Recessions, though painful, can have positive longer-term effects on economies through the process of creative destruction. Weak, unprofitable (and unproductive) firms go out of business. Workers at those firms and at others where they were not employed to good use, are pushed into a labor force whose demand is driven by the surviving, stronger, more profitable firms. In short, the economy post-recession is typically better than the economy heading into a recession.
At the end of 2019 we were expecting a recession to begin in 2021. Economy-wide margins, which had peaked just under 13% had fallen to just under 11%, historically a sign that firms would soon begin to adjust to strategies restraining expenses to limit that decline.1 Payroll growth had decelerated marginally in 2019 even as the unemployment rate continued to grind lower over the course of the year.2 The Fed’s balance sheet had been reduced from a peak of just under 25% of GDP to under 19%3 and the Fed funds rate, which had peaked at 2.375% and had been reduced during the summer of 2019, stood at 1.625%.4 Marketable government debt-toGDP at the end of 2019 was just under 77%.5
The COVID-19 recession did not have a true historical precedent. Although GDP growth turned to -5.0% q-o-q, annualized in the first quarter of the year6 , the decline was the result of a government-imposed “lockdown” which caused economic activity in the second half of the last month of the quarter to collapse. The second quarter of 2020 represented the peak decline in activity, at an astounding decline of -31.4% q-o-q, annualized in real terms7. As economic actors began to figure out how to operate within the set of imposed restrictions on social activity, the economy began to recover in May and growth was +33.4% q-o-q, annualized in the third quarter of the year8. Since then, growth has remained above the historical trend rate, the result of Federal Reserve actions, government stimulus and ongoing economic reopening primarily linked to the domestic COVID vaccination program.
Although those actions to stimulate the economy likely helped limit the scope and scale of the downturn, in doing so they inhibited the death of already struggling firms and acted to keep employees at organizations that, in a normal recession, likely would have failed. Additionally, stimulus also kept the consumer spending on goods throughout the downturn, a highly unusual development. A decline in spending on expensive items that may be purchased with credit tends to lead into recessions with significant recessions also seeing the growth in spending on services fall to around zero. This recession saw a brief decline in spending on goods but a sustained decline in spending on services as lockdowns limited the ability of the consumer to engage the service sector as they normally would.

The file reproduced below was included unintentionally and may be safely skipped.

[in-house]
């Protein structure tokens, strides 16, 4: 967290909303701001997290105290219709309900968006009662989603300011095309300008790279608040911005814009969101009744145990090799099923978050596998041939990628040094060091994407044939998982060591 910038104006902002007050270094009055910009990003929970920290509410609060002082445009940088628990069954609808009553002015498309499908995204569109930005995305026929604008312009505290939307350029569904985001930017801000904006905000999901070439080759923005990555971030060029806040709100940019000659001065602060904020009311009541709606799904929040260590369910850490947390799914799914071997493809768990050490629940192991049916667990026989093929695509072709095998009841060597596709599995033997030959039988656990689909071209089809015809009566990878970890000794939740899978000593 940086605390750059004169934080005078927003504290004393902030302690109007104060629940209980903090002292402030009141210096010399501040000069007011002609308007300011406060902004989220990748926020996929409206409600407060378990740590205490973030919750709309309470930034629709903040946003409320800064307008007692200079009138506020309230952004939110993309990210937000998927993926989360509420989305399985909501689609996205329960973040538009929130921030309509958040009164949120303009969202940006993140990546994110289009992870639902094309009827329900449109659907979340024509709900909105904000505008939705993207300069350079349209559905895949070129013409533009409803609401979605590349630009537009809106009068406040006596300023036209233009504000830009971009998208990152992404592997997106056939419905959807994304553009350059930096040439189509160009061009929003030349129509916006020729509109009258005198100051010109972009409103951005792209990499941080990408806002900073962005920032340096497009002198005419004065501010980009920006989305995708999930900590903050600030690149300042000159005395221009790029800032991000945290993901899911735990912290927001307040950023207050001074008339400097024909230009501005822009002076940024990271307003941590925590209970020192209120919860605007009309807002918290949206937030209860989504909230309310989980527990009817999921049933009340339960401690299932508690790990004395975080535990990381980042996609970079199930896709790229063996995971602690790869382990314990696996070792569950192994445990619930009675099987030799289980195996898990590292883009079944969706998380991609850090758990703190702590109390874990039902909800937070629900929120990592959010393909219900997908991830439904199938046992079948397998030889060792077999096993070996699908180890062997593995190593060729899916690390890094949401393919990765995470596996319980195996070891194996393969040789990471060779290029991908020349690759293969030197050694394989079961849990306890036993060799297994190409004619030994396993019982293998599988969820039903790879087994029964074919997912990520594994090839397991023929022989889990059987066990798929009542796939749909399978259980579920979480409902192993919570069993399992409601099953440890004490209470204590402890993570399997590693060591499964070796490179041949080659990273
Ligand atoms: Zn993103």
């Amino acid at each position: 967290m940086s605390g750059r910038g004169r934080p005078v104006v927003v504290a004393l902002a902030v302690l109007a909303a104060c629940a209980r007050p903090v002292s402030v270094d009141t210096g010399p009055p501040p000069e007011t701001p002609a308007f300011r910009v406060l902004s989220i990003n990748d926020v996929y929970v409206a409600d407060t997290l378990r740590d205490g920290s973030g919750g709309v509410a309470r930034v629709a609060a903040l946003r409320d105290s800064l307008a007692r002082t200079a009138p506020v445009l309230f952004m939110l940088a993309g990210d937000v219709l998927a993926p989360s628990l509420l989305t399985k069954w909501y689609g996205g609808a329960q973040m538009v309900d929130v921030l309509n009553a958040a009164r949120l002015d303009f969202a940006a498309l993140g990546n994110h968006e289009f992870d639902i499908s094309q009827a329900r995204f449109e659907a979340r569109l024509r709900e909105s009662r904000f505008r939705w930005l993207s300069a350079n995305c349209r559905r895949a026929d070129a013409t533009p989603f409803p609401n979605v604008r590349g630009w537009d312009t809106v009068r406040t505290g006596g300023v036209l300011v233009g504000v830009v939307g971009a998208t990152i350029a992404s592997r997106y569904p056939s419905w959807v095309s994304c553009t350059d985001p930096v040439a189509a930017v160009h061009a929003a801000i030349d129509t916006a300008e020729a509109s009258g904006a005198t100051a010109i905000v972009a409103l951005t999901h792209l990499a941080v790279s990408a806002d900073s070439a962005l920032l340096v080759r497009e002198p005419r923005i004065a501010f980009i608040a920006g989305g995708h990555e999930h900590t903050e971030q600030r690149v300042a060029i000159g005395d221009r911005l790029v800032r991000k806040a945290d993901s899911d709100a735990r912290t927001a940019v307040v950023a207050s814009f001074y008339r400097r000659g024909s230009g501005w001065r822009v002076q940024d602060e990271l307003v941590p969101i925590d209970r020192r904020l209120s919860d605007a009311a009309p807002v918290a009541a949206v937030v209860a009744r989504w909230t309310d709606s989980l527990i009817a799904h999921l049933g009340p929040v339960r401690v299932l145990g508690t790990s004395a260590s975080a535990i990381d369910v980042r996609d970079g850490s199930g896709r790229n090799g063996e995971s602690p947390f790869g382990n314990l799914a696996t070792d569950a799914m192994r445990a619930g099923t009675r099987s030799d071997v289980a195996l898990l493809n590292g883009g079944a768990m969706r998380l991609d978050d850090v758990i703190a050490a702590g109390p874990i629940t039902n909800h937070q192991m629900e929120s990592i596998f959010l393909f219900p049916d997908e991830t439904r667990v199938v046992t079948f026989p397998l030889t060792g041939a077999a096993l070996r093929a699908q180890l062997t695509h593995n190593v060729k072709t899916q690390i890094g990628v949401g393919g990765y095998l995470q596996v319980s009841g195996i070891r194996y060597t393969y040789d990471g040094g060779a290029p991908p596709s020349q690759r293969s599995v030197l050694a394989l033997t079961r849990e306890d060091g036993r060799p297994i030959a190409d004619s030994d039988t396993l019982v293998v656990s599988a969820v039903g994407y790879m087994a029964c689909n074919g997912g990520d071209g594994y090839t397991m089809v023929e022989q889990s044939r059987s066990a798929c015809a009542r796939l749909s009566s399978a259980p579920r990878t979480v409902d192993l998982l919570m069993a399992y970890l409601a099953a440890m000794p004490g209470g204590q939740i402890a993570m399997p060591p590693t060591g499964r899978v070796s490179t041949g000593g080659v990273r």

This has left the economy with limited room for rebound despite massive consumer savings. On the demand side, despite currently high levels of consumption, consumers seem to be losing interest in further spending. May’s consumer buying intentions showed sharp declines in intentions to buy autos, homes and no increase in plans to take vacations. Further, consumer spending on goods is already up significantly as is spending on services. While there appears to be space for consumer spending on services to pick up, there is limited scope for demand for goods to continue increasing.
Shortages could limit the ability for consumers to spend their savings. Computer chip shortages are impacting numerous sectors and the Beige Book report, the anecdotal survey of companies taken by the Federal Reserve before each FOMC meeting, has seen mentions of “shortages” jump to 44 from 17 immediately before the COVID crisis. The inventory-to-sales ratio for the auto sector is now at historical lows last seen in the mid-1980s. The ISM manufacturing survey reports record low levels of customer inventories and 44% of small businesses report difficulties filling jobs, a record high, a level above the pre-crisis level and unusual given an unemployment rate over 6%. Even if consumers are inclined to buy, this data suggests they may not be able.
Economy-wide margins have returned to the same level they were at in mid-2019 and, with cost pressures already rising and labor hard to come by, it seems that the ability to maintain margins will be dependent on the ability to pass through price increases. Without that ability, it seems reasonable that firms will switch focus to reducing expenses, a precursor towards reducing labor demand and capital spending. Repeated across a large number of firms and that is the precursor to recession.
1 U.S. Bureau of Economic Analysis, MetLife Investment Management calculations
2 U.S. Bureau of Labor Statistics
3 U.S. Bureau of Economic Analysis, Board of Governors of the Federal Reserve and MetLife Investment Management calculations
4 Board of Governors of the Federal Reserve 5 U.S. Treasury Department, Haver Anlaytics
6 U.S. Bureau of Economic Analysis
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